9. We were doing a lot more than riding around in armored trucks with the Marines. With them, we ate the strange chow that was available, slept in fly-filled hooches and battle-ruined rooms, and gingerly shared over-burdened Porta-johns.

    And every day we were in Iraq’s Anbar province, counting on them to keep us alive.

    Back in October, before David and I went to Iraq, I started a course to learn how to survive in such a hostile environment, and another reporter, working for an international news service, suggested that embedding with the Marines might impair my objectivity.

    That reporter might have been right. I tend to bond with people when they’re trying to make sure I get through an assignment alive.

    Thanks,guys, for keeping us alive.

  10. Operation Squeeze Play Makes Ramadi Safer.

    AR RAMADI, Iraq – During a month-long operation, Iraqi security forces along with Coalition forces seized 31 caches of weapons, explosives, and ammunition, while gaining the support of four more tribes in Ramadi.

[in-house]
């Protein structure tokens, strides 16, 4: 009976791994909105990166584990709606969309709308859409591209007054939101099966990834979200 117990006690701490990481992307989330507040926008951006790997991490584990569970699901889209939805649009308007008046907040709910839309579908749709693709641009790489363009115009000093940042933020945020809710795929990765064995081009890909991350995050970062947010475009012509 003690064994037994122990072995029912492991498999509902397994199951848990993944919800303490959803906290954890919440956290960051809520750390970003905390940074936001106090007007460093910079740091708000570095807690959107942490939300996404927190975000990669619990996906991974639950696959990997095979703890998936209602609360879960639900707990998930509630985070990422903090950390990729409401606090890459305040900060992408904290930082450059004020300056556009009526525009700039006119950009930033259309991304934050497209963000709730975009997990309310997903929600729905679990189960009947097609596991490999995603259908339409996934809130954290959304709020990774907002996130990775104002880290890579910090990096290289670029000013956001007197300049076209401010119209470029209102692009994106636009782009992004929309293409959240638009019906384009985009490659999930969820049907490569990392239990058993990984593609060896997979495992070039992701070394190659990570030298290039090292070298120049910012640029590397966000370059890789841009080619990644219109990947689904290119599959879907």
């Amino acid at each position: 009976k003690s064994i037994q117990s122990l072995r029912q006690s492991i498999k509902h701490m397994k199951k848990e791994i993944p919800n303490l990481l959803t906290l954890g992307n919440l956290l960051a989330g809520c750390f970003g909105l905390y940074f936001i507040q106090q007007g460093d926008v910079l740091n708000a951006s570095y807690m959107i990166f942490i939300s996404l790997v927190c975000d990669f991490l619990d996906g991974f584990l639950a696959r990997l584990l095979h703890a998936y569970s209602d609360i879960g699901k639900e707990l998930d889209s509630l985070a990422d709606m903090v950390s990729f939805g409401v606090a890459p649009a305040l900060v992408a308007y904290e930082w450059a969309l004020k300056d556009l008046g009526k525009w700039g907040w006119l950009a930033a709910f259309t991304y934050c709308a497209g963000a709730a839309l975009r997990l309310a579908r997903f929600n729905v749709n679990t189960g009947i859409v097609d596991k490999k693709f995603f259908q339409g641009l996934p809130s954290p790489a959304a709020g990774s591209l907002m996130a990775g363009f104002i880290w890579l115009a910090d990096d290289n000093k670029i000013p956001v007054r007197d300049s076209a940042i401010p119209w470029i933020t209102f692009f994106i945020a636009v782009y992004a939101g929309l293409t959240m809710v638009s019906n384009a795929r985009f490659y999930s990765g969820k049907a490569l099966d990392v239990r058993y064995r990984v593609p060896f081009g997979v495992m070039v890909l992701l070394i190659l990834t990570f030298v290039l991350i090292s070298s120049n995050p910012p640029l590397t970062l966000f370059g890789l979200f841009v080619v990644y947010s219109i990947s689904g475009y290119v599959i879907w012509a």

Operation Squeeze Play, which began Dec. 1, was carried out by Iraqi Army Soldiers, police, U.S. Soldiers, and Marines. The operation took place in central Ramadi and areas north and east of the city. The operation expanded the security capabilities of the Iraqi Army, police and Coalition Forces, particularly in the Hamdiyah and Sufia areas.
    “This operation cleared out known anti-Iraqi safe havens and led to the establishment of four Iraqi police sub-stations,” said 1st Armored Division, 1st Brigade spokesman Marine Maj. Riccoh Player. “We welcome the assistance of the Iraqi tribes who helped make this operation successful. This will make the city safer for its residents.”
    There are now 14 police stations in the city today, compared to three in July of last year, and eight additional stations are planned for construction.

    raqi Army, police and Coalition forces seized hundreds of weapons and explosives during the operation, including three mortar systems, 101 mortar rounds, 90 pounds of explosives, eight rocket-propelled grenade launchers, 47 AK-47s, five Dragonov sniper rifles, 26 grenades, 26 mines, 34 artillery rounds, 12 rockets and other items used to attack Ramadi’s security forces and civilians.
    During the operation 44 enemy combatants were killed and 172 suspected insurgents were detained.

  11. Hearts and minds folks…hearts and minds.
    Tribal leader warms to U.S. troops.

    Local men come out from their homes and businesses to enthusiastically greet the sheik with kisses and hugs, and to shake the hands of the soldiers.

    At one point, Lt. Col. John Tien stops and calls over a stone wall into the backyard of a house, waving a father and his young children to him. As the man lifts his kids one by one, Tien hands each a stuffed animal.